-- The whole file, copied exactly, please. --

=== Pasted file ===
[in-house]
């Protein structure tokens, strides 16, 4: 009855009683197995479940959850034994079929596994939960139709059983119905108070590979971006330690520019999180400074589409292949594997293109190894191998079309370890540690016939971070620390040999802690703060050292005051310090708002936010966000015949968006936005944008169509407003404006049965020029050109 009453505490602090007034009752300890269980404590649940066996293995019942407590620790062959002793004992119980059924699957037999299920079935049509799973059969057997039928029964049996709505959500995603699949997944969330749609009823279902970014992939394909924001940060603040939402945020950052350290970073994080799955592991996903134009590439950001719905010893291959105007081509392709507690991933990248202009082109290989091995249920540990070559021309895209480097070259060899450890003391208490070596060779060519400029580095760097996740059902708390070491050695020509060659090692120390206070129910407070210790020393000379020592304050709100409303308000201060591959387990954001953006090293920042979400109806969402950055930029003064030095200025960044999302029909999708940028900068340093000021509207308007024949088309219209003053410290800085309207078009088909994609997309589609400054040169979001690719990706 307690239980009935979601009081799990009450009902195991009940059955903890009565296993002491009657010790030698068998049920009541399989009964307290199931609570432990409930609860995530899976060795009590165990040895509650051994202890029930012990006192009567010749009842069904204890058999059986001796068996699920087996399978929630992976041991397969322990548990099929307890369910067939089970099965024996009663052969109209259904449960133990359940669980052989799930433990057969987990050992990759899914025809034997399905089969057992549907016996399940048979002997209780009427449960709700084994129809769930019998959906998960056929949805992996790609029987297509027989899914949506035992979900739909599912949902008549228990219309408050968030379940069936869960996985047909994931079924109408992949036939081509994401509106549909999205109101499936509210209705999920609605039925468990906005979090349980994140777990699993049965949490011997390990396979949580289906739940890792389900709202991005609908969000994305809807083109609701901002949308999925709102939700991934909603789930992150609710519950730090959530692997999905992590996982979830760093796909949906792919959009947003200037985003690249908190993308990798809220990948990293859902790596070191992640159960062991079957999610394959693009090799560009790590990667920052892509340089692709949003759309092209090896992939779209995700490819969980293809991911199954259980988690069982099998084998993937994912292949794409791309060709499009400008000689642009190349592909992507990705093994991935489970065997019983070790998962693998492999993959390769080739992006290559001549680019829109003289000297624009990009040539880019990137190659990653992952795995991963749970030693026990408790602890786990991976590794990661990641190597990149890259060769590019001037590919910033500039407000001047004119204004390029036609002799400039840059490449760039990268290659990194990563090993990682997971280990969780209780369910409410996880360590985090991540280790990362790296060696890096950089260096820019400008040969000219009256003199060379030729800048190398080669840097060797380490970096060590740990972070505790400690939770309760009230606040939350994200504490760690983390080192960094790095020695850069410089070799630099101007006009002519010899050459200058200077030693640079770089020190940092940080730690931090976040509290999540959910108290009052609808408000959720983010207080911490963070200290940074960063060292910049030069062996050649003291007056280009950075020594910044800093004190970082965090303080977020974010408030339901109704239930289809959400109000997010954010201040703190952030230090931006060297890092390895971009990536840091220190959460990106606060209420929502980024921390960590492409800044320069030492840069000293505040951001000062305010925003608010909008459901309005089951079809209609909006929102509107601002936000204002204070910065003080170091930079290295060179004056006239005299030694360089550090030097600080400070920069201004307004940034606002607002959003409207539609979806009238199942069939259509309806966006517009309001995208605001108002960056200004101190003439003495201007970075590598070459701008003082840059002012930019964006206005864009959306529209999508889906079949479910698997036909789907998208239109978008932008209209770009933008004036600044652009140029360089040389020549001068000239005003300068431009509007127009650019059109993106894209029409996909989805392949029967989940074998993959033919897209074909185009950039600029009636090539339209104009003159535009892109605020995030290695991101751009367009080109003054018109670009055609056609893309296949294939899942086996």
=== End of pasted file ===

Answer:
[in-house]
């Protein structure tokens, strides 16, 4: 009855009683197995479940959850034994079929596994939960139709059983119905108070590979971006330690520019999180400074589409292949594997293109190894191998079309370890540690016939971070620390040999802690703060050292005051310090708002936010966000015949968006936005944008169509407003404006049965020029050109 009453505490602090007034009752300890269980404590649940066996293995019942407590620790062959002793004992119980059924699957037999299920079935049509799973059969057997039928029964049996709505959500995603699949997944969330749609009823279902970014992939394909924001940060603040939402945020950052350290970073994080799955592991996903134009590439950001719905010893291959105007081509392709507690991933990248202009082109290989091995249920540990070559021309895209480097070259060899450890003391208490070596060779060519400029580095760097996740059902708390070491050695020509060659090692120390206070129910407070210790020393000379020592304050709100409303308000201060591959387990954001953006090293920042979400109806969402950055930029003064030095200025960044999302029909999708940028900068340093000021509207308007024949088309219209003053410290800085309207078009088909994609997309589609400054040169979001690719990706 307690239980009935979601009081799990009450009902195991009940059955903890009565296993002491009657010790030698068998049920009541399989009964307290199931609570432990409930609860995530899976060795009590165990040895509650051994202890029930012990006192009567010749009842069904204890058999059986001796068996699920087996399978929630992976041991397969322990548990099929307890369910067939089970099965024996009663052969109209259904449960133990359940669980052989799930433990057969987990050992990759899914025809034997399905089969057992549907016996399940048979002997209780009427449960709700084994129809769930019998959906998960056929949805992996790609029987297509027989899914949506035992979900739909599912949902008549228990219309408050968030379940069936869960996985047909994931079924109408992949036939081509994401509106549909999205109101499936509210209705999920609605039925468990906005979090349980994140777990699993049965949490011997390990396979949580289906739940890792389900709202991005609908969000994305809807083109609701901002949308999925709102939700991934909603789930992150609710519950730090959530692997999905992590996982979830760093796909949906792919959009947003200037985003690249908190993308990798809220990948990293859902790596070191992640159960062991079957999610394959693009090799560009790590990667920052892509340089692709949003759309092209090896992939779209995700490819969980293809991911199954259980988690069982099998084998993937994912292949794409791309060709499009400008000689642009190349592909992507990705093994991935489970065997019983070790998962693998492999993959390769080739992006290559001549680019829109003289000297624009990009040539880019990137190659990653992952795995991963749970030693026990408790602890786990991976590794990661990641190597990149890259060769590019001037590919910033500039407000001047004119204004390029036609002799400039840059490449760039990268290659990194990563090993990682997971280990969780209780369910409410996880360590985090991540280790990362790296060696890096950089260096820019400008040969000219009256003199060379030729800048190398080669840097060797380490970096060590740990972070505790400690939770309760009230606040939350994200504490760690983390080192960094790095020695850069410089070799630099101007006009002519010899050459200058200077030693640079770089020190940092940080730690931090976040509290999540959910108290009052609808408000959720983010207080911490963070200290940074960063060292910049030069062996050649003291007056280009950075020594910044800093004190970082965090303080977020974010408030339901109704239930289809959400109000997010954010201040703190952030230090931006060297890092390895971009990536840091220190959460990106606060209420929502980024921390960590492409800044320069030492840069000293505040951001000062305010925003608010909008459901309005089951079809209609909006929102509107601002936000204002204070910065003080170091930079290295060179004056006239005299030694360089550090030097600080400070920069201004307004940034606002607002959003409207539609979806009238199942069939259509309806966006517009309001995208605001108002960056200004101190003439003495201007970075590598070459701008003082840059002012930019964006206005864009959306529209999508889906079949479910698997036909789907998208239109978008932008209209770009933008004036600044652009140029360089040389020549001068000239005003300068431009509007127009650019059109993106894209029409996909989805392949029967989940074998993959033919897209074909185009950039600029009636090539339209104009003159535009892109605020995030290695991101751009367009080109003054018109670009055609056609893309296949294939899942086996």